Offering gluten free - a no brainer
In 2014 sales of gluten-free products reached £184m, up 15% from 2013. The buzz around gluten free continues to intensify, creating a rapidly growing market with sales predicted to reach £562m by 2017, according to Mintel
The growth in gluten-free eating has come from two key areas, people who choose to follow a gluten-free diet for lifestyle reasons and the increase in the number of people diagnosed with coeliac disease for whom there is no choice but to follow a gluten-free diet for life.
Recent data from Mintel has shown that nearly two in five of those who eat or have previously eaten gluten-free foods (38%) do so because they believe it’s better for their overall health. Also according to Mintel, there is still a need for gluten-free food innovation, especially within categories that typically contain gluten, including bread, pasta, pizza, snacks, and desserts.
“The demand for free-from products is growing and gluten-free products are definitely commanding more shelf space,” comments Robert Whittle, General Manager, Pidy UK – a pastry manufacturer that offers a range of gluten-free pastries – who also believes that the gluten-free market will continue to grow at an increased rate as there is no sign of it slowing down in the near future.
Knorr has the know how
Research from Knorr has identified that almost two thirds of caterers would potentially like to offer more gluten-free dishes. The survey of more than 1200 chefs found that 72% of caterers already offer gluten-free items on their menu, but 47% felt they needed more recipe inspiration.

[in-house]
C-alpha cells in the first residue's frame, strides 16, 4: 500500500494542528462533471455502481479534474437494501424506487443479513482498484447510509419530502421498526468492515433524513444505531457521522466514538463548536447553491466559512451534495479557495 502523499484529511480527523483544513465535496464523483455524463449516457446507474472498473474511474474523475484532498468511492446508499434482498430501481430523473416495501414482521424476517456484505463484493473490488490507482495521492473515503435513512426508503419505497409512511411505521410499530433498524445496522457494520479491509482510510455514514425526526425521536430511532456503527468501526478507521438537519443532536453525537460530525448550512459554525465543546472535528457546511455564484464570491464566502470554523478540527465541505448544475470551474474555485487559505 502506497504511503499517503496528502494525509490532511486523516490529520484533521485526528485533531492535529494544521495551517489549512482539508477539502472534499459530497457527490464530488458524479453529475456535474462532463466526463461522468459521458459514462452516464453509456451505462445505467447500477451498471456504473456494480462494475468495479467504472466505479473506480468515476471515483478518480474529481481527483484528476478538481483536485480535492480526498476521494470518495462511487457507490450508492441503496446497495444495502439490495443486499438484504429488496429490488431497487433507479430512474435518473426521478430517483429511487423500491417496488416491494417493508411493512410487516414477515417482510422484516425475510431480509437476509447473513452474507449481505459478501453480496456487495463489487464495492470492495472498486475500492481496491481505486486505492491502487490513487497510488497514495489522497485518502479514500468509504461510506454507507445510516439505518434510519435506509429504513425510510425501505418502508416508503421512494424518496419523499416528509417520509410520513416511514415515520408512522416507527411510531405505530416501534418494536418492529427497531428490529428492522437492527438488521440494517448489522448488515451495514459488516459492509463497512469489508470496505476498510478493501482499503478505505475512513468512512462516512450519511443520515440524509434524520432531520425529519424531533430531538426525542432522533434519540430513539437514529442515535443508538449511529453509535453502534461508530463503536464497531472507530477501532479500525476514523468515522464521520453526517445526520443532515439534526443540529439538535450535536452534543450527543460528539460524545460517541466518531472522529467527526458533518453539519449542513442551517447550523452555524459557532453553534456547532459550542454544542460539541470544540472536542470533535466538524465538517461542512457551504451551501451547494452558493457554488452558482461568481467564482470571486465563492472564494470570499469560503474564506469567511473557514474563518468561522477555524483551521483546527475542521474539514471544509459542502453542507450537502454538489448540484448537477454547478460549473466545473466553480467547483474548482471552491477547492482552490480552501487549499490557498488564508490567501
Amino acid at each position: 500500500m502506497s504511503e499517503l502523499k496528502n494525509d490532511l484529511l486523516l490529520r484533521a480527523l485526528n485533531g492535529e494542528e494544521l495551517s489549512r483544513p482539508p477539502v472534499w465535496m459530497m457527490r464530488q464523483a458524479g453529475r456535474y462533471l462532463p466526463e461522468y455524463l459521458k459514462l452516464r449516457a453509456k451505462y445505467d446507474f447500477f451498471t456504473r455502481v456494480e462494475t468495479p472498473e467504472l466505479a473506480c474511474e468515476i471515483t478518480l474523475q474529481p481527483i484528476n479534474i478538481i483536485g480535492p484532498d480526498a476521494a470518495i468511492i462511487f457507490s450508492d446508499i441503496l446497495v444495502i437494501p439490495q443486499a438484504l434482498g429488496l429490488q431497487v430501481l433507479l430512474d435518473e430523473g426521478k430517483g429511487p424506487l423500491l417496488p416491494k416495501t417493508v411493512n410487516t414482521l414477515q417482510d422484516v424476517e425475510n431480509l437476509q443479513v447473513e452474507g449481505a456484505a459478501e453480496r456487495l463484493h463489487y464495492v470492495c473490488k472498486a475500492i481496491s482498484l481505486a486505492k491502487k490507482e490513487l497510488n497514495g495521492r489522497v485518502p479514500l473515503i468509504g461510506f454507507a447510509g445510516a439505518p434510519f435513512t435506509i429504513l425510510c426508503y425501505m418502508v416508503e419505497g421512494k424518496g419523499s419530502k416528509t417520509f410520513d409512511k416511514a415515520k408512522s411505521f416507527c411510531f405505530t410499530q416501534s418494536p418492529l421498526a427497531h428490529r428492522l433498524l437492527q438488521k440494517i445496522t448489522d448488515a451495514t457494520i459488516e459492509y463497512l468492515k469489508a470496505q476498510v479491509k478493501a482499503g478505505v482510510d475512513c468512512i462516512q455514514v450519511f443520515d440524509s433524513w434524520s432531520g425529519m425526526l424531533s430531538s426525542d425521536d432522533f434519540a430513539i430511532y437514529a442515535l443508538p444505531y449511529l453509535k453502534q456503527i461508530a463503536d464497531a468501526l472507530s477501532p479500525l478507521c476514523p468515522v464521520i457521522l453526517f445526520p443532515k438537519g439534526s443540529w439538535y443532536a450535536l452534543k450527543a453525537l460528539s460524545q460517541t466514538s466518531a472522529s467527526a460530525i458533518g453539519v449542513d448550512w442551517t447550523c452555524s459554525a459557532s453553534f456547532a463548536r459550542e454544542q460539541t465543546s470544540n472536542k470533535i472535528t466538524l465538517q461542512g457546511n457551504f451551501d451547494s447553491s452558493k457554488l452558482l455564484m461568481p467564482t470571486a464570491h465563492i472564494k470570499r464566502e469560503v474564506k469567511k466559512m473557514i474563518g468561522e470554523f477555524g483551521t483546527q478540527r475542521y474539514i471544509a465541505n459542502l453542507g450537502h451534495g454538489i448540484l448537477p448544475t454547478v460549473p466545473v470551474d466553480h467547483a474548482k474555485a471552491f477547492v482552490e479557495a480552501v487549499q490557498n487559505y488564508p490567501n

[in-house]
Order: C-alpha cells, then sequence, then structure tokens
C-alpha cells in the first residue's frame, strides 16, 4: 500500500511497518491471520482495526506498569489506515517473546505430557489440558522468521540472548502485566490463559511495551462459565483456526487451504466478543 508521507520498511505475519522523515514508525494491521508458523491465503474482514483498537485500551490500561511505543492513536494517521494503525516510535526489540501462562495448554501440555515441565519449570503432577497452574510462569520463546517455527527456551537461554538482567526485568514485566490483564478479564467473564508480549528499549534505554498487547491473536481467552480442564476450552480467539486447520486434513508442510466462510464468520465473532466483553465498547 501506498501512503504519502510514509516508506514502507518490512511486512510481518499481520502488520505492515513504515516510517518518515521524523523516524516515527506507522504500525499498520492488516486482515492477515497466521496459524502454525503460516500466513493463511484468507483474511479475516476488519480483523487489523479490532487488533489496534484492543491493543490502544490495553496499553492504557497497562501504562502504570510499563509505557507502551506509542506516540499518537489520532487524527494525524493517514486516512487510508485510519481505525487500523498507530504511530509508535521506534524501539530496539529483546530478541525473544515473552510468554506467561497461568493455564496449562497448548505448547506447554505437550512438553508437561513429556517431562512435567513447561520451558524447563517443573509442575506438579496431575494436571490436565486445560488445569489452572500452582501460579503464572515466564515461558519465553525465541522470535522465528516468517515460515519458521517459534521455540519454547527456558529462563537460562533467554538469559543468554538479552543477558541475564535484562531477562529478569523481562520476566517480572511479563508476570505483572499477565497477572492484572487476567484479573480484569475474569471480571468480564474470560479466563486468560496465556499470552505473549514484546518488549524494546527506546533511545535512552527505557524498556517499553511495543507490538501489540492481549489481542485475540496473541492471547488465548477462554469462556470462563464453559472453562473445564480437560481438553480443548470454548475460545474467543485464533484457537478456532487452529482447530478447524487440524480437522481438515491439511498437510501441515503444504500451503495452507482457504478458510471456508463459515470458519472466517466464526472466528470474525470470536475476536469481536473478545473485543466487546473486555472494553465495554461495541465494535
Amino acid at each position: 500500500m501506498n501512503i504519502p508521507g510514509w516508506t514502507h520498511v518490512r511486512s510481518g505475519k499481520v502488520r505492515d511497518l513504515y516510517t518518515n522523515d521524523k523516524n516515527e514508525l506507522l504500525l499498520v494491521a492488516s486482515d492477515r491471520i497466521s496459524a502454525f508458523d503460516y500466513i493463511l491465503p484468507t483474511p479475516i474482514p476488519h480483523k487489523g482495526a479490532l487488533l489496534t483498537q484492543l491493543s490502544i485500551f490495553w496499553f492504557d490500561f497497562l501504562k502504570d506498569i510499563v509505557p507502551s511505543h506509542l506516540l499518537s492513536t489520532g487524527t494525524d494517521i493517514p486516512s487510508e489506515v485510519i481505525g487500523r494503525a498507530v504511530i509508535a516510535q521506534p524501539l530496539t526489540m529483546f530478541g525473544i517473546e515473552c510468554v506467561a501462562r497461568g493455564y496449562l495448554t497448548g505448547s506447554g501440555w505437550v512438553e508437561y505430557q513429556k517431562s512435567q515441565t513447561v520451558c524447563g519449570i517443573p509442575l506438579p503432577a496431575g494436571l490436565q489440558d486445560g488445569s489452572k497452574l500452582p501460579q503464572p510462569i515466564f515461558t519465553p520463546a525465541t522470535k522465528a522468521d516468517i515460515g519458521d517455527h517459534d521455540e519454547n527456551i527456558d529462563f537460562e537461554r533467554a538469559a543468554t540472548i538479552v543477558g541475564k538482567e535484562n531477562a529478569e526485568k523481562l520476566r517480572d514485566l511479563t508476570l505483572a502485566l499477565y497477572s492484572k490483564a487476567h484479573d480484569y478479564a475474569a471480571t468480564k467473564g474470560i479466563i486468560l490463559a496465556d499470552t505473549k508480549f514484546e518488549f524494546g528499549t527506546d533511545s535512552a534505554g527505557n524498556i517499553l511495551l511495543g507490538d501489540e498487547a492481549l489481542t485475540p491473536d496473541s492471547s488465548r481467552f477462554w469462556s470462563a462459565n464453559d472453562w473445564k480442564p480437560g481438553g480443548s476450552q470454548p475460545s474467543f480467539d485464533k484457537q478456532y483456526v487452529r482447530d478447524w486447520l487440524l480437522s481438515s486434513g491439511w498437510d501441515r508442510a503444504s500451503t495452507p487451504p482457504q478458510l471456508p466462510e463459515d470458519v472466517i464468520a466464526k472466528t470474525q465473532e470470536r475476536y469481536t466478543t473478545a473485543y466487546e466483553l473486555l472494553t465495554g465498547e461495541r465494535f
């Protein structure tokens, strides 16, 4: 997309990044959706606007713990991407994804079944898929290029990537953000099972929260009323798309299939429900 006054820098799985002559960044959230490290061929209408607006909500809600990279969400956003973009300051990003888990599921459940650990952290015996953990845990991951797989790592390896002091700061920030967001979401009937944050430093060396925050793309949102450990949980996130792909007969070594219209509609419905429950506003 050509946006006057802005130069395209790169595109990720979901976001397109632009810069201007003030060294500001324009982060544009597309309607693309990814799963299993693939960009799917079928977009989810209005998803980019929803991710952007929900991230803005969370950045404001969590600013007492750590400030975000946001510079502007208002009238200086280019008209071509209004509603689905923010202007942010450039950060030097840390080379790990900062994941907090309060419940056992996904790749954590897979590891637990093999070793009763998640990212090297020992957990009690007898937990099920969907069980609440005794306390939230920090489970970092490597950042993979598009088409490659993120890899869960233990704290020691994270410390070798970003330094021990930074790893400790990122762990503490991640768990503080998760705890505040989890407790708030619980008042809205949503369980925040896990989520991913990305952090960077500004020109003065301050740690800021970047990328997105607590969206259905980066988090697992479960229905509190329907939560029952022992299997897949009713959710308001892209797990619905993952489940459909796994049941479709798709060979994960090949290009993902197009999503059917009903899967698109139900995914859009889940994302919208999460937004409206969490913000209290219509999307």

To support chefs, Knorr has teamed up with top chef and gluten-free expert, Phil Vickery to develop a downloadable guide, available from knorrglutenfree. The guide offers advice on easy gluten-free menu swaps, preventing cross-contamination in kitchens, and contains a selection of simple and tasty recipes from Phil Vickery.
The research also revealed that 49% of all the chefs surveyed had never received any formal training on creating gluten-free dishes. To address this need, Knorr is holding a series of gluten-free masterclasses. Featuring insight from Coeliac UK, the results of Knorr’s research and recipe demonstrations from Phil, each of the fully booked classes aims to make gluten-free catering even simpler for chefs.
Chefs who missed out on the masterclasses can watch highlights from the class, by visiting the Unilever Food Solutions channel. There is also a bank of simple gluten-free recipe videos from Phil to provide inspiration.
Are you allergy aware
National charity, Allergy UK has launched a new accreditation scheme to help foodservice operators cater for food allergies.